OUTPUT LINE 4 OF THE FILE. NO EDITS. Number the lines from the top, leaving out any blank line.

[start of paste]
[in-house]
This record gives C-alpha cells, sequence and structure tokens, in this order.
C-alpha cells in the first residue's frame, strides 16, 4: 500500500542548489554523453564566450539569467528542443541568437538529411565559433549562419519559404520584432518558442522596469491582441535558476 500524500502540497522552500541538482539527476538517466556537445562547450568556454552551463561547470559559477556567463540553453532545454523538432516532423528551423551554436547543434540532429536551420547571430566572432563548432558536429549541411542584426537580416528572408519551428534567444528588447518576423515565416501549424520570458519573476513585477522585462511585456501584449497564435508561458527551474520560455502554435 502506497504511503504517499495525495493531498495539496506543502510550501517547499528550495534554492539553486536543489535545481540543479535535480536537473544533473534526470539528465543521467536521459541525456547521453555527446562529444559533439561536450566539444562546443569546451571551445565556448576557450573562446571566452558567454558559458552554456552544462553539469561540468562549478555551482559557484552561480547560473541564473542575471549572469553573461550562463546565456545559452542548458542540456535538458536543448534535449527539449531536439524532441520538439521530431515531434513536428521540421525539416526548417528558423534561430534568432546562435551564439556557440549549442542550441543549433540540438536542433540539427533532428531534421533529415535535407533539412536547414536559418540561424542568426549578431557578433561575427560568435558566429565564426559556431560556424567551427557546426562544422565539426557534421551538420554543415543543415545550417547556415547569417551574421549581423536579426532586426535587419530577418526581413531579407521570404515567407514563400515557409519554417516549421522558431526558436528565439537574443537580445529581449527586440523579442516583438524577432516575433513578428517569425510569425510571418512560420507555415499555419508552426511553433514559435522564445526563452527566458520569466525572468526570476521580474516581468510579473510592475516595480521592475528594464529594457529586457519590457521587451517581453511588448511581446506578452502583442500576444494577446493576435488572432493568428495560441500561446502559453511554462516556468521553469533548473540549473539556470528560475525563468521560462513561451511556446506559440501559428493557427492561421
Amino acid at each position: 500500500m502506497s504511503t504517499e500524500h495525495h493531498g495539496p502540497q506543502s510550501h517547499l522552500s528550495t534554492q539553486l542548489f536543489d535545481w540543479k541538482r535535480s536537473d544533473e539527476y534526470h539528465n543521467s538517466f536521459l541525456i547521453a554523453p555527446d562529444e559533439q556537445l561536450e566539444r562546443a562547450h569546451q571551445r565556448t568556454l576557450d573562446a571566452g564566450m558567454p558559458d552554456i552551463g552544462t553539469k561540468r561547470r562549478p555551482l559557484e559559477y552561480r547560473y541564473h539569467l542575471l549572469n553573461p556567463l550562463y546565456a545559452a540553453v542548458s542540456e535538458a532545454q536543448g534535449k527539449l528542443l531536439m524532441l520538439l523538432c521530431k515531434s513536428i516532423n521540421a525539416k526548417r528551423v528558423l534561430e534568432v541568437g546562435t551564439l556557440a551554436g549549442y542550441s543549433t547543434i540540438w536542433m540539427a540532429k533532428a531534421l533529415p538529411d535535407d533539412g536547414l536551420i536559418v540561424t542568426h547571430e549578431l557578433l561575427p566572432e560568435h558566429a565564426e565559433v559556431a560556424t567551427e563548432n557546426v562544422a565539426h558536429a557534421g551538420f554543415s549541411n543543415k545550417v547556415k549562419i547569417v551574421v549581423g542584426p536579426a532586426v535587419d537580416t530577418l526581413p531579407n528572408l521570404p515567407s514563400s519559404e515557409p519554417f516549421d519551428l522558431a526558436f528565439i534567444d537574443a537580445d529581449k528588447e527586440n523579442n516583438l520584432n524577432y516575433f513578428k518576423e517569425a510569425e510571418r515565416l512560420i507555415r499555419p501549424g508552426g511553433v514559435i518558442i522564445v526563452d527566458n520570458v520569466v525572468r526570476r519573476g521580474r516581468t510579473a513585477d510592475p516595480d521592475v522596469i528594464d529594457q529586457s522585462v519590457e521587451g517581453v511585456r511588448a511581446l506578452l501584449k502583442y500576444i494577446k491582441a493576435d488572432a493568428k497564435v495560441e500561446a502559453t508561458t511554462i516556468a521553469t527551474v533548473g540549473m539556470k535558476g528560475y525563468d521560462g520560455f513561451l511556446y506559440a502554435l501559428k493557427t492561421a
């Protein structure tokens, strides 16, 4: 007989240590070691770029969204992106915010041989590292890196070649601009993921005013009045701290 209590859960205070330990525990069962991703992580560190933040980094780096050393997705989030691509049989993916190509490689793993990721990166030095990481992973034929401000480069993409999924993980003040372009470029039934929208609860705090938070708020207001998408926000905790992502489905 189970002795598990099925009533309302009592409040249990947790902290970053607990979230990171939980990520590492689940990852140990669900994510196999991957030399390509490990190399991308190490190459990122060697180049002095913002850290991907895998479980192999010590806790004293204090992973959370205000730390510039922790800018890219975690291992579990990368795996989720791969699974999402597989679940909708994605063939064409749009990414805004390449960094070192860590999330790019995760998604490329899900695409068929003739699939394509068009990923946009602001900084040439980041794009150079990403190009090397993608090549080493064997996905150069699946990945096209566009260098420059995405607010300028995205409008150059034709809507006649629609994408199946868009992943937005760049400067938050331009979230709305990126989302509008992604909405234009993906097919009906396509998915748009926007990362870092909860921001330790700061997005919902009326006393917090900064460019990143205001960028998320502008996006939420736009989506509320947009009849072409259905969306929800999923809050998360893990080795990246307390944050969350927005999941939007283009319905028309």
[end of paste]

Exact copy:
Amino acid at each position: 500500500m502506497s504511503t504517499e500524500h495525495h493531498g495539496p502540497q506543502s510550501h517547499l522552500s528550495t534554492q539553486l542548489f536543489d535545481w540543479k541538482r535535480s536537473d544533473e539527476y534526470h539528465n543521467s538517466f536521459l541525456i547521453a554523453p555527446d562529444e559533439q556537445l561536450e566539444r562546443a562547450h569546451q571551445r565556448t568556454l576557450d573562446a571566452g564566450m558567454p558559458d552554456i552551463g552544462t553539469k561540468r561547470r562549478p555551482l559557484e559559477y552561480r547560473y541564473h539569467l542575471l549572469n553573461p556567463l550562463y546565456a545559452a540553453v542548458s542540456e535538458a532545454q536543448g534535449k527539449l528542443l531536439m524532441l520538439l523538432c521530431k515531434s513536428i516532423n521540421a525539416k526548417r528551423v528558423l534561430e534568432v541568437g546562435t551564439l556557440a551554436g549549442y542550441s543549433t547543434i540540438w536542433m540539427a540532429k533532428a531534421l533529415p538529411d535535407d533539412g536547414l536551420i536559418v540561424t542568426h547571430e549578431l557578433l561575427p566572432e560568435h558566429a565564426e565559433v559556431a560556424t567551427e563548432n557546426v562544422a565539426h558536429a557534421g551538420f554543415s549541411n543543415k545550417v547556415k549562419i547569417v551574421v549581423g542584426p536579426a532586426v535587419d537580416t530577418l526581413p531579407n528572408l521570404p515567407s514563400s519559404e515557409p519554417f516549421d519551428l522558431a526558436f528565439i534567444d537574443a537580445d529581449k528588447e527586440n523579442n516583438l520584432n524577432y516575433f513578428k518576423e517569425a510569425e510571418r515565416l512560420i507555415r499555419p501549424g508552426g511553433v514559435i518558442i522564445v526563452d527566458n520570458v520569466v525572468r526570476r519573476g521580474r516581468t510579473a513585477d510592475p516595480d521592475v522596469i528594464d529594457q529586457s522585462v519590457e521587451g517581453v511585456r511588448a511581446l506578452l501584449k502583442y500576444i494577446k491582441a493576435d488572432a493568428k497564435v495560441e500561446a502559453t508561458t511554462i516556468a521553469t527551474v533548473g540549473m539556470k535558476g528560475y525563468d521560462g520560455f513561451l511556446y506559440a502554435l501559428k493557427t492561421a